Do you think he should just stop doing them and concentrate on the big stuff instead?
Please tell me you're shaking your head saying "NO WAY, RAVEN!"... I would be.
You see, the income from little stuff might not look like much, but what happens to Mr. Writer's income if he doesn't sell any big articles for a few weeks in a row?
Income avenues only work as an effective safety net when none of the incomes make up more than 50% of your total income. This means Mr. Writer needs to figure out how to get his major income to less than half of his total writing income to be safe. Are you with me?
Let's see what Mr. Writer's going to do to solve this imbalance between his income avenues and strengthen his safety net.
Mr. Writer figures that researching and writing one major article is going to take him 10 hours. He decides to do 4 hours on one day and 4 hours on the second and 2 hours on the third. This still leaves him plenty of time to work on his other income avenues.
In fact, he has plenty of time to do more than just his normal stuff - he could probably double it.
He decides to write 2 online articles per day instead of one, taking his weekly income from this source up to $80 per week.
He finds a second paid-forum-posting company and adds that workload to his first, doubling that income to $30 per week.
He writes one extra review per day, doubling his income from this source to $50 per week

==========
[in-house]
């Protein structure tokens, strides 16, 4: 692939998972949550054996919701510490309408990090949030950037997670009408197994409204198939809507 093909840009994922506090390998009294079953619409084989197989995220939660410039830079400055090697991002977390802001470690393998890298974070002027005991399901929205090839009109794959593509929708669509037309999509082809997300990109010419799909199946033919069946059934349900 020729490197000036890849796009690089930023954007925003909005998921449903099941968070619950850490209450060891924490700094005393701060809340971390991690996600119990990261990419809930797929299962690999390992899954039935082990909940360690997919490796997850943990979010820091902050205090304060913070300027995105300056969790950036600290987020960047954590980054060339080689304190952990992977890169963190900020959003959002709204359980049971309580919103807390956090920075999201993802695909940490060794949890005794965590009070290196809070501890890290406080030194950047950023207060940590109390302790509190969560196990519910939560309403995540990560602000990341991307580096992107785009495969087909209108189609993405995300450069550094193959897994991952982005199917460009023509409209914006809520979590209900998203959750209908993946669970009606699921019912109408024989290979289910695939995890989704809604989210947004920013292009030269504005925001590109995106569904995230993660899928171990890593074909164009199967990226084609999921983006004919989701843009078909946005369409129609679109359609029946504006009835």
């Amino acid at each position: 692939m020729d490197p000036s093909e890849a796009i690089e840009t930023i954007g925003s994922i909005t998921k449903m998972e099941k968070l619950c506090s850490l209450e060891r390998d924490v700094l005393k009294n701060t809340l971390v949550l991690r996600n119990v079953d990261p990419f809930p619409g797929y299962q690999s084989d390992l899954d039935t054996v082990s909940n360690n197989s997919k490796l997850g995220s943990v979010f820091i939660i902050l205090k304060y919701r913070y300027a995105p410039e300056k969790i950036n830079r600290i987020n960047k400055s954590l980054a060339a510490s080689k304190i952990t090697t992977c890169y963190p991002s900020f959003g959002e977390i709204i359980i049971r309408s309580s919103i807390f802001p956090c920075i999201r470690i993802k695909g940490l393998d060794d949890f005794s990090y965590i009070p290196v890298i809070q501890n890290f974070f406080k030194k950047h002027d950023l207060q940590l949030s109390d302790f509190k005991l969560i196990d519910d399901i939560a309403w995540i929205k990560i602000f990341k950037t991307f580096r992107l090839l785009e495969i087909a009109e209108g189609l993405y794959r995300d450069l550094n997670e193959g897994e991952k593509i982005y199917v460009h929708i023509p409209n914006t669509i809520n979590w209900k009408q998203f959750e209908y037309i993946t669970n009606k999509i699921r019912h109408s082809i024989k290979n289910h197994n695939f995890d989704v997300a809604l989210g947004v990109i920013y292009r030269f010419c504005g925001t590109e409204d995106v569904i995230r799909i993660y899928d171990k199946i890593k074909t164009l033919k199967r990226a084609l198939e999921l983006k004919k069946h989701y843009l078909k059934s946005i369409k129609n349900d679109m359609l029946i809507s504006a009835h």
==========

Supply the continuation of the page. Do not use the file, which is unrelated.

He writes one extra paid blog post per day, doubling that income to $100 per week.
At the same time, more and more people start to visit his blog. His ad income goes up to $10 per week and he's liking this passive income idea!
Let's look at his pie-chart now...
Hmmm.... that one big article sale is still more than 50% - but his income has gone up quite a lot! If you've been doing the math during this article, you'd see that Mr. Writer's income from writing is now up to $670 per week - but only if he sells that one big article every week. If he doesn't sell a big article, he's back down to $270 per week.
He needs to add one more income stream that could help him to even it out a bit.
Mr. Writer visits the professional freelance sites again and reads all the articles. He learns what the professionals would do to bump up their incomes and he considers his options. He adds...
Income Avenue 7)